• He was an only child whose mother died when he was 6. His paternal grandmother reared him.
  • He attended Wilson Colored Graded School through third grade, then he “had to get out of there and go to work.” He first delivered groceries for H.W. Baxter’s store at Pender and Nash Streets. His second job was in a wood yard. He then went to work for Jim Barbour, whose Wardrobe Cleaners was across the street from Baxter’s.
  • At age 18, Barnes started dry-cleaning clothes. He eventually married Barbour’s widow.
  • He served in Morocco and Italy during World War II and at one point was assigned to guard Winston Churchill in Marrakech.
  • After the war, Barnes returned to Wilson, and he and his wife built a new facility on one of eight lots they owned on Elvie Street. The new cleaners faced Pender.
  • After his first wife died, he married a woman named Clementine. They live in a house they built on Elvie adjacent to the cleaners.
  • He scorned the quality and durability of modern fabrics.
  • He took up golf and joined the advisory board of Wedgewood Golf Course.
  • Long-time neighbor and customer Bertha H. Carroll noted that Barnes believed in helping people.
  • Long-time friend Herbert Woodard Sr., 87, said he and Barnes shared an interest in sports going back to the 1930s, often traveling to New York together to watch prize fights and the Yankees.

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In the 1930 census of Wilson, Wilson County: at 1005 Atlantic, owned and valued at $2000, Nancey Barber, 30, widow and presser at pressing club; son James D., 14; widowed mother Linna Carroll, 63; and lodger Willie Barnes, 21, tobacco factory cooper.

In the 1940 census of Wilson, Wilson County: at 1005 Atlantic, pool room owner Daniel Carroll, 27; wife Lenora, 24, sewing; widowed mother Lina, 76; sister Nannie Barber, 40, owner of pressing club; her son James Barber, 23, presser at pressing club; and roomer Willie Barnes, 28, pressing club tailor.

On 7 January 1957, Willie R. Barnes, 47, parents unknown, married Clementine Rogers, 46, daughter of Will and Carrie Rogers, in Wilson.

  • “grandmother” — Henrietta Farmer Lloyd died 16 December 1961 at Mercy Hospital. Per her death certificate, she was born 1 August 1886; her parents were unknown; she resided at Barnes Rest Home, 626 East Vance; and she was a widow. Informant was Willie R. Barnes, 732 Elvie Street.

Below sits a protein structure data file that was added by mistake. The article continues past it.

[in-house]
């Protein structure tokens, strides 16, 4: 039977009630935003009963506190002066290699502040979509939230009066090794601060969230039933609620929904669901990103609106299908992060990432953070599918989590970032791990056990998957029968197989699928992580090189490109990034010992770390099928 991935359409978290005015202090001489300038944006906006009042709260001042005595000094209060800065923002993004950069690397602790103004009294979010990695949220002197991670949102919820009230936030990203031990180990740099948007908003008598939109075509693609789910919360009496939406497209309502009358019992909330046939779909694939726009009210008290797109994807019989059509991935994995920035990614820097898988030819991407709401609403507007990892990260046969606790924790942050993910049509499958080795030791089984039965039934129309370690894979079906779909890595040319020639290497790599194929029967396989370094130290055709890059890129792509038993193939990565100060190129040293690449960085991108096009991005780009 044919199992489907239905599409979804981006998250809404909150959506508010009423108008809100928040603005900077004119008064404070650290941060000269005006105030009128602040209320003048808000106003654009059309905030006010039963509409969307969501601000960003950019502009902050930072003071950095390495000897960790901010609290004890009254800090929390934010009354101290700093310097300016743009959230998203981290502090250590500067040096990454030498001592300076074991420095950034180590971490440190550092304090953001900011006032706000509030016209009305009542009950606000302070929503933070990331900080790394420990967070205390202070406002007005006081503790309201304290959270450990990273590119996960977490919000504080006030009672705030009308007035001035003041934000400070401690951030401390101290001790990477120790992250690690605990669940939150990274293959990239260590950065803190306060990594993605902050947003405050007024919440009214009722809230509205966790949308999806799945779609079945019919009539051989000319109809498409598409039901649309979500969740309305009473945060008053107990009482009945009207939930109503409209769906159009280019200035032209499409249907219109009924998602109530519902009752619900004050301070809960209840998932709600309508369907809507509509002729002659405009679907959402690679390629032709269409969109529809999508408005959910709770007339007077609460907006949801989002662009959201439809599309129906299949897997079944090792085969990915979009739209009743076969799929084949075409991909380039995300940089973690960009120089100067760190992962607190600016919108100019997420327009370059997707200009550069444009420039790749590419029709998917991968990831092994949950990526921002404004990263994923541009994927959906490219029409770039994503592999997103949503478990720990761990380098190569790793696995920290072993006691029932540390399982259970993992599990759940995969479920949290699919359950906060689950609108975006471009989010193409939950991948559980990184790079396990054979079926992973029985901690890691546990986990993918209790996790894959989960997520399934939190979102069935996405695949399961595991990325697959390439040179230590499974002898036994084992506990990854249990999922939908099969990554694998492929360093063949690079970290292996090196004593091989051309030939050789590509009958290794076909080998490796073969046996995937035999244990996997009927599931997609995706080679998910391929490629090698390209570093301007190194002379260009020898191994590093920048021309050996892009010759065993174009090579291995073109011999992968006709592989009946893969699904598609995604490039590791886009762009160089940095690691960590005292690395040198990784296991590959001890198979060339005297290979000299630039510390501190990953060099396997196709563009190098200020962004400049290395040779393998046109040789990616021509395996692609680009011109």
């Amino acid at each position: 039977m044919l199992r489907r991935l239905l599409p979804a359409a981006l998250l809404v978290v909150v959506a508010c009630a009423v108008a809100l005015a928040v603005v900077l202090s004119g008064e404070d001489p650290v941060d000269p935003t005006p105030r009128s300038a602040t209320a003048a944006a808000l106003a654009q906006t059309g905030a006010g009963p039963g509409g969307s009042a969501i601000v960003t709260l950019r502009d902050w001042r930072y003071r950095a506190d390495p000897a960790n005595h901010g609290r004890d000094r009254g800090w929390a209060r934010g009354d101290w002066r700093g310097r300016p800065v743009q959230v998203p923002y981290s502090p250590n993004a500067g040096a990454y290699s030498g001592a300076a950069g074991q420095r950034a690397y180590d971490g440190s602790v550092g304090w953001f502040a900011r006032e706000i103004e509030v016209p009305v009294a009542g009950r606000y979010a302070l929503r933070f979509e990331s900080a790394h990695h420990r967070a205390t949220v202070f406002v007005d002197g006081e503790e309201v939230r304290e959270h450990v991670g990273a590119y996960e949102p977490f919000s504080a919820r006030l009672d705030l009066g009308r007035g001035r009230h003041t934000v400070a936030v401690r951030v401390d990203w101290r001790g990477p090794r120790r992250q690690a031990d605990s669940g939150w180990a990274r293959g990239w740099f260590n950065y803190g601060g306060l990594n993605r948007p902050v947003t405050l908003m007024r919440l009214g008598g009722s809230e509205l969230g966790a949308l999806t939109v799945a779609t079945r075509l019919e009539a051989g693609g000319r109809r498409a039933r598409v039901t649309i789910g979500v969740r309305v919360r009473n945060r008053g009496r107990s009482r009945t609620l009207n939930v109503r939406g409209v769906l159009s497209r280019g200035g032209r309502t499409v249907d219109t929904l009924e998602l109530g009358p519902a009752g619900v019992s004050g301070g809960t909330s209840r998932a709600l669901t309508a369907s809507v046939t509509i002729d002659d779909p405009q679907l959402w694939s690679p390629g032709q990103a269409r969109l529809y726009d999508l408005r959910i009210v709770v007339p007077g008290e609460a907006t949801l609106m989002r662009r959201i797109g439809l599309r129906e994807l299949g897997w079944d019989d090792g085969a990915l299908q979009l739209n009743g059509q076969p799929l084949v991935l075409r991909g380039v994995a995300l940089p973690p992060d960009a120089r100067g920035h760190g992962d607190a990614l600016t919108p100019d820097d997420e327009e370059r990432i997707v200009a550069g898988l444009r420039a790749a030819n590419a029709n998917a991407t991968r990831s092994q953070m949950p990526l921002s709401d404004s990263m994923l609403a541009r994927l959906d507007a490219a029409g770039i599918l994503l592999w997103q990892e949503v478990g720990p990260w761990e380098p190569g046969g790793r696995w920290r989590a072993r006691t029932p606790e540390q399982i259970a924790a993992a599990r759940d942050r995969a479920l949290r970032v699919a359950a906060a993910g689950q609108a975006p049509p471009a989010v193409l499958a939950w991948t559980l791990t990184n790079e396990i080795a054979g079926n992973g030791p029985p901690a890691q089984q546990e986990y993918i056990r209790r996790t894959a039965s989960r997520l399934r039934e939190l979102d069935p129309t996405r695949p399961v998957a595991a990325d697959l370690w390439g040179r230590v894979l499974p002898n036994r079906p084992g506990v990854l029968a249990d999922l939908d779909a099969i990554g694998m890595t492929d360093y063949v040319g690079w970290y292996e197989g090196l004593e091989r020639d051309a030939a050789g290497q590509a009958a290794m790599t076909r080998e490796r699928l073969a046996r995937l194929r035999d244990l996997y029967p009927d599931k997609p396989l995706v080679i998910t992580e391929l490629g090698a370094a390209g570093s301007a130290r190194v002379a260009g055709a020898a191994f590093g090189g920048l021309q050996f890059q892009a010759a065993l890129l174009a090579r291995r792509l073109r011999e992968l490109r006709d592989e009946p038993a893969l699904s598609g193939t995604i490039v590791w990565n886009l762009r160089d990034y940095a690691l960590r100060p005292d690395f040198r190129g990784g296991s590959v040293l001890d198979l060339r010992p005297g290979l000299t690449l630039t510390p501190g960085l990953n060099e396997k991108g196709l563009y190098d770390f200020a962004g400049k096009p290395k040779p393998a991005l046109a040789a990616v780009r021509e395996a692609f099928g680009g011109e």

• Jim Barbour — James Daniel Barbour died 23 September 1959 at Mercy Hospital. Per his death certificate, he was born 19 September 1915 in Wilson County to James Barbour and Nannie Carroll; never married; resided at 1005 Atlantic Street; worked as a presser at Wardrobe Cleaners; and was a World War II veteran. Informant was Daniel Carroll, 715 Elvie Street.
  • “Barbour’s widow” — Barnes did not Barbour’s widow at all, but his mother Nannie Barbour (and per James Barbour’s World War II draft registration, she owned Wardrobe Cleaners.) Nannie Barbour Barnes died 13 April 1956 in Wilson. Per her death certificate, she was born 7 October 1897 in Henderson, North Carolina, to Daniel Carroll and Lina Coppedge; and worked in dry cleaning. The informant was Willie R. Barnes, 1005 Atlantic.
  • Clementine Rogers Barnes
  • Bertha H. Carroll — Bertha Bryant Hawkins Carroll’s husband Daniel Carroll was the brother of Willie Barnes’ wife Nannie Barbour Barnes.
  • Herbert Woodard Sr.

Willie R. Barnes registered for the World War II draft in 1940.

Barber v. Barber.

Attorney John E. Woodard filed this divorce petition on behalf of his client, Sallie M. Barbour, in Wilson County Superior Court in early 1901.

  • Charles and Sallie M. Barber were married 11 July 1896 in Clayton, Johnston County. [Note: as shown in her signature, Sallie, at least, spelled her last name “Barbour.”]
  • Their sons — Luther, 13, twins James and John, 9, and Hubert, 7 — live with their father, “who is not a proper person to have the care and custody” of the children.
  • On 27 February 1900, Charles assaulted Sallie with a pistol, forcing her to flee their home to a neighbor’s house.
  • Charles, “who is a strong man,” also struck Sallie, “a frail delicate woman,” with his fist.
  • Charles is a “habitual drunkard” who, when under the influence, has repeatedly threatened Sallie’s life.